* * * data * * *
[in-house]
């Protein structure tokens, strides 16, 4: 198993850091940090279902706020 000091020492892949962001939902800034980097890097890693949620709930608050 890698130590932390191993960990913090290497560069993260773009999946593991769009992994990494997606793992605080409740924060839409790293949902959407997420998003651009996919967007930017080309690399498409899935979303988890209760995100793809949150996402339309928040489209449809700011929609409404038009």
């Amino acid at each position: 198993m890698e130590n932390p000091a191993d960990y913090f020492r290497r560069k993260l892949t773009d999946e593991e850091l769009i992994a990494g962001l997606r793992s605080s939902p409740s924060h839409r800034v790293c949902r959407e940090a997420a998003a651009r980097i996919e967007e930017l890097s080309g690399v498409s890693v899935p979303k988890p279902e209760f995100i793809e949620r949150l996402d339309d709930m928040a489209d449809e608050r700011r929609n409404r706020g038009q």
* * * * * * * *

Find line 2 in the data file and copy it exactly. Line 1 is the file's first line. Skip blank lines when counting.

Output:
């Protein structure tokens, strides 16, 4: 198993850091940090279902706020 000091020492892949962001939902800034980097890097890693949620709930608050 890698130590932390191993960990913090290497560069993260773009999946593991769009992994990494997606793992605080409740924060839409790293949902959407997420998003651009996919967007930017080309690399498409899935979303988890209760995100793809949150996402339309928040489209449809700011929609409404038009």